As a result I decided to make computer cases from wood, and include computer electronics in custom built wood computer work station furniture. I have built custom wood furniture in the past for the same reasons I now build custom computers – to maintain the quality and integrity of what I furnish to clients. We have named this product the PineBox Computer.

Having now melded the relationship between accuracy, noise, and a healthy acoustic environment further insights have emerged. Not only can noise compromise the computing experience but odors, images and colors can have a dramatic influence on speech recognition accuracy, and ultimately success of an installation. Of all of these factors, however, I believe noise is still the most important. In one case, I moved a computer 30 feet and the difference in accuracy went from 80% to close to 100% with the same speaker. If just moving the machine to a more noise friendly location can produce such results its not difficult to imagine the advantage of a customized quiet computer.

M-CBS's wooded oasis: "I humbly attempt to practice what I preach."

In order to think through complex technology issues including speech recognition and create custom solutions for my clients, I have placed my office on 160 forested acres. I humbly attempt to practice what I preach. That is, that the work environment contributes dramatically to the quality of the product. I take my time and the computers that leave my office are right the first time. If there are any computers problems on-site we look to learning curve, electrical or environmental issues before we start pulling out hardware.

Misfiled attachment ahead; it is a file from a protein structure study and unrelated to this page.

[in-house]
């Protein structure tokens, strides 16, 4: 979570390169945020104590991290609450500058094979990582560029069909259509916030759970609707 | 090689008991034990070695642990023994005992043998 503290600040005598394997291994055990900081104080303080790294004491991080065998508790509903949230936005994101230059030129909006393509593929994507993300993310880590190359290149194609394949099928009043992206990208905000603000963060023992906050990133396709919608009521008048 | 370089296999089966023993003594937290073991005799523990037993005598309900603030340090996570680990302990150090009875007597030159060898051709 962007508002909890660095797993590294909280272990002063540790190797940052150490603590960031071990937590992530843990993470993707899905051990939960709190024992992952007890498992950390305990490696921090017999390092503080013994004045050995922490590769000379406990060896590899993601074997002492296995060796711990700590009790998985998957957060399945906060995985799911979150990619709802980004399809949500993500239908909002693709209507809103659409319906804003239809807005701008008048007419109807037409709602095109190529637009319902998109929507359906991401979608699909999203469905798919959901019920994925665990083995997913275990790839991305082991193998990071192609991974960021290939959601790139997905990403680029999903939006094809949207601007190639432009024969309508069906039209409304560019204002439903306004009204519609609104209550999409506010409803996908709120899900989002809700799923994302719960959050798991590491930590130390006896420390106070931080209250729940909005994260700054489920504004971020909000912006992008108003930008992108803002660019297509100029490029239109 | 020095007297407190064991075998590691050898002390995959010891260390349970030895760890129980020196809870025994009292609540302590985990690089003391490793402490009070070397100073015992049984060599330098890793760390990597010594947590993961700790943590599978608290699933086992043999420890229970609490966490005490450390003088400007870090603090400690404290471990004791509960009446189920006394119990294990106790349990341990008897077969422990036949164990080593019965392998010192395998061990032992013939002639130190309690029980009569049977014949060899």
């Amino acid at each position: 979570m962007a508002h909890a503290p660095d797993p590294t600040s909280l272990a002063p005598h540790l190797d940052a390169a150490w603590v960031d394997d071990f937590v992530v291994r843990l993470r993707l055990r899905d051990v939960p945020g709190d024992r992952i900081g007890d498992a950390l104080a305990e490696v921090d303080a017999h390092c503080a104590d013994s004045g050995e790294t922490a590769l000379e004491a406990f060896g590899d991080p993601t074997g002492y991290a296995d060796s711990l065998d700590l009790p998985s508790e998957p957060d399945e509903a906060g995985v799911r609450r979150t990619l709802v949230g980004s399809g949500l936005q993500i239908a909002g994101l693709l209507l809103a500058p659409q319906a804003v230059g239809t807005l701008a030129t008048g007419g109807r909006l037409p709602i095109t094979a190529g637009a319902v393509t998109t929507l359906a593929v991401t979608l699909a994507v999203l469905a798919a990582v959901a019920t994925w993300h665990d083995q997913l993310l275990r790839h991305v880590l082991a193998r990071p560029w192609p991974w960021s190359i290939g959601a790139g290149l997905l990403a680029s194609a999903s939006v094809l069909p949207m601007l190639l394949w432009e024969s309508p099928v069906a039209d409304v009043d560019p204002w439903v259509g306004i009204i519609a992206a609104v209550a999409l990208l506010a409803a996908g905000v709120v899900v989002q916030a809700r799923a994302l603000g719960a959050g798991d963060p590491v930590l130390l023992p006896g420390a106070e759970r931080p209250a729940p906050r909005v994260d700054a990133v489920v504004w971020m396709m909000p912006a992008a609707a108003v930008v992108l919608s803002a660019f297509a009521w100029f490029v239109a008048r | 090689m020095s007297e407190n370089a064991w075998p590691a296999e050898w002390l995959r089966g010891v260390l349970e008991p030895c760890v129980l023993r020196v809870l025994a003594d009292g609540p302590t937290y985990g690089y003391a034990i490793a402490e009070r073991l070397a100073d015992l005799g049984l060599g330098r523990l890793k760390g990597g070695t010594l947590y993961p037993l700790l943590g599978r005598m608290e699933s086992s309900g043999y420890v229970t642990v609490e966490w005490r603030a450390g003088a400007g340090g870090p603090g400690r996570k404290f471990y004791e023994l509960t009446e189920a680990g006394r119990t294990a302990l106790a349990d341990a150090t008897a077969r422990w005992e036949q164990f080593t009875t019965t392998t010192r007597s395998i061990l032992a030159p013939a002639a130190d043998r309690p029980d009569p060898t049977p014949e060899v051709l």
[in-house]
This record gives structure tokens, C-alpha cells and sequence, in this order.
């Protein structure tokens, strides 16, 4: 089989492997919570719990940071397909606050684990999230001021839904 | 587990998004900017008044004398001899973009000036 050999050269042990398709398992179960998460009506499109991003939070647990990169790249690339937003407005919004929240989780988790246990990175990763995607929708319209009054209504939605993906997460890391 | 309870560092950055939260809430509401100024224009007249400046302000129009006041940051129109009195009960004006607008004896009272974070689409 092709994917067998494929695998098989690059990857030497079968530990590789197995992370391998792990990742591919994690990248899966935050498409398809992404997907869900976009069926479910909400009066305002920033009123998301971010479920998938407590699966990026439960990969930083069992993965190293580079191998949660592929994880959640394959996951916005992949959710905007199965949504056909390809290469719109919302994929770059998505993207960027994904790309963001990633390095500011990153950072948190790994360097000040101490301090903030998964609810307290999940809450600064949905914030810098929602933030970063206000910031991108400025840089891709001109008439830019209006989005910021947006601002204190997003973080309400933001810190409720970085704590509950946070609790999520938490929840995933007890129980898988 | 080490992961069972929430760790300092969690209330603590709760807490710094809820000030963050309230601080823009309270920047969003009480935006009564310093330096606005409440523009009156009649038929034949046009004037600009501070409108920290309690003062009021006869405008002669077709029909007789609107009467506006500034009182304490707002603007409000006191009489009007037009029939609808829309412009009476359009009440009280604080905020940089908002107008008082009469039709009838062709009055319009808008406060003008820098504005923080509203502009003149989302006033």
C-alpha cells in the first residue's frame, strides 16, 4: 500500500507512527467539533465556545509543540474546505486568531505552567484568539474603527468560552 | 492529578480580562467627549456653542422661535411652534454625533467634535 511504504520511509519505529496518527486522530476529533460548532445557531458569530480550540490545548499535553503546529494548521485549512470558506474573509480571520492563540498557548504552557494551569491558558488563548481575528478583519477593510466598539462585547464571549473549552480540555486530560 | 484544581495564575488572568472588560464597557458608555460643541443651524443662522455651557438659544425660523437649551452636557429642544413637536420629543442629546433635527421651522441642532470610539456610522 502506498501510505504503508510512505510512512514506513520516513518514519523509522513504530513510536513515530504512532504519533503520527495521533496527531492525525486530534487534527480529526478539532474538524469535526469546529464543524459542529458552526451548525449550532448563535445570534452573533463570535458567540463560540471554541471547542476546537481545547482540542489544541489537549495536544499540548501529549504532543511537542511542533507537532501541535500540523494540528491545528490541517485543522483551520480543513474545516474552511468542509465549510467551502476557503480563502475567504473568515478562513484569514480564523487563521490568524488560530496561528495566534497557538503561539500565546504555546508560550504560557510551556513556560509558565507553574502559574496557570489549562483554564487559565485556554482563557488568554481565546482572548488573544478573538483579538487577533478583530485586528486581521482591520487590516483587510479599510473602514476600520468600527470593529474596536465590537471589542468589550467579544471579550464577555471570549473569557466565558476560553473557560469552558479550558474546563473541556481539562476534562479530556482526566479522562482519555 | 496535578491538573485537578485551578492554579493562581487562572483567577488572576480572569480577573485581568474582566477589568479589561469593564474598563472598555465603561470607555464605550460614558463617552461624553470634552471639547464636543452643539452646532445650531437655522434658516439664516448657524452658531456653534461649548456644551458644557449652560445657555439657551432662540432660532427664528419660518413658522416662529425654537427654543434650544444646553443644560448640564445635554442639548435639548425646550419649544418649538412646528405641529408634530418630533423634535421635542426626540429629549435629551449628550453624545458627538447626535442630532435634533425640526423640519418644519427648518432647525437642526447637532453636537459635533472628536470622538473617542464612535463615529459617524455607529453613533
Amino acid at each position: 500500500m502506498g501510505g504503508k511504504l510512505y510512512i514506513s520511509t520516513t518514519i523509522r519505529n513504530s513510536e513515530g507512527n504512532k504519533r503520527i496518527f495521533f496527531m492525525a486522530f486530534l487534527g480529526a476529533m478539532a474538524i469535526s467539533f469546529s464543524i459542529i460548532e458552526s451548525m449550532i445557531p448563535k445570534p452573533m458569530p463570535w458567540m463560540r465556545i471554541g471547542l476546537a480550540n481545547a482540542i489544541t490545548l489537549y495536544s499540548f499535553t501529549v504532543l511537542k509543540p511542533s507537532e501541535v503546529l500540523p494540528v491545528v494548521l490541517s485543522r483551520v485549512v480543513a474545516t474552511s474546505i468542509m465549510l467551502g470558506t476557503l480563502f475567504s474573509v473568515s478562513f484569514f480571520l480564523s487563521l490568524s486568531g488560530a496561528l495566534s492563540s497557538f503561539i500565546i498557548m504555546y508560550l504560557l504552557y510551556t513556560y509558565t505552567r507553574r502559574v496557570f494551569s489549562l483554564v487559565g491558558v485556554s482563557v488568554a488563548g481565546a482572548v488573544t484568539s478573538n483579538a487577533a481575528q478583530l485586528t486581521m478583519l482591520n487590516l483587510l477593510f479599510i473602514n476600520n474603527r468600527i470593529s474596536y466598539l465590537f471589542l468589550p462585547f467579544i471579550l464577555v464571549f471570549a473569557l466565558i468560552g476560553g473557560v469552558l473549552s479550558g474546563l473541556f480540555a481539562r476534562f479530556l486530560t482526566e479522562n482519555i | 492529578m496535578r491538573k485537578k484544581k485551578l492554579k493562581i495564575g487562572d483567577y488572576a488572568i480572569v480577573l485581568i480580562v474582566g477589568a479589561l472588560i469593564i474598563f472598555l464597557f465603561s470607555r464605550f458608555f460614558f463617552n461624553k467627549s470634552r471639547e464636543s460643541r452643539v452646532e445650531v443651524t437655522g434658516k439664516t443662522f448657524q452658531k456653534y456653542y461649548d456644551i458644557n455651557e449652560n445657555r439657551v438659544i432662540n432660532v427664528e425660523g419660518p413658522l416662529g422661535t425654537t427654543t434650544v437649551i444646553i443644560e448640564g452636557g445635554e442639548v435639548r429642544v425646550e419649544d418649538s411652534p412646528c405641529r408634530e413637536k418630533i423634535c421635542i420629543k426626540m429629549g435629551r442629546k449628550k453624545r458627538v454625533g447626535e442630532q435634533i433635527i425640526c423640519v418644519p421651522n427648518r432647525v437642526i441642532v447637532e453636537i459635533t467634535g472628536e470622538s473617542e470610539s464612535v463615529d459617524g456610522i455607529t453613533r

The result is a long term client relationship based on learning and environment rather than just servicing a warranteed part. The final outcome is the client's work environment is significantly improved and the value of their products improves accordingly. For example, a project I did transferring data from software that is no longer available to new formats, building the computer and creating training materials, took three full days. When the client calls we are able to answer their training questions, not configuration questions because we took the time and effort to get it right the first time. By obsessing over detail, installing quiet components, using custom wood cabinets and nurturing a long term client relationship based on training not trouble shooting, a superior computing experience results.

What we have found that works:

1. Lok Tite on the screws everywhere except the system board on the speech recognition computers we furnish.

2. Dynamat material on the power supply, the different drives (one to two inch strips), inside the case at the top and on the removable cover.

3. We use the Ultra-Quiet PSU from PC Power and Cooling, plus four quiet fans from PC Power and Cooling to keep the processor and components cool.

4. Our preference for hard drive is Seagate single platter ST340016A.

5. DVD Drives are Sony.

6. System boards are Intel with RD RAM.

7. Sound card is Audigy 2 by Creative Labs.

8. P4 Intel Chips (Note: We use the fan that comes with the chip. We tried other fans and came to the conclusion for the difference and the hassle we did not pickup enough, plus during this time it appeared as though Intel made a change that made their fans quieter.)

9. Rounded IDE cables – flat floppy drive cables. We found that rounded floppy cables seemed to be reversed and did not work.

10. Tying the cables to the case to improve airflow, look neat, and reduce anything that is restrictive.

11. Windows XP Pro using the NTFS format loading from original CD. We do have one configuration where we use Win 2000 SP3.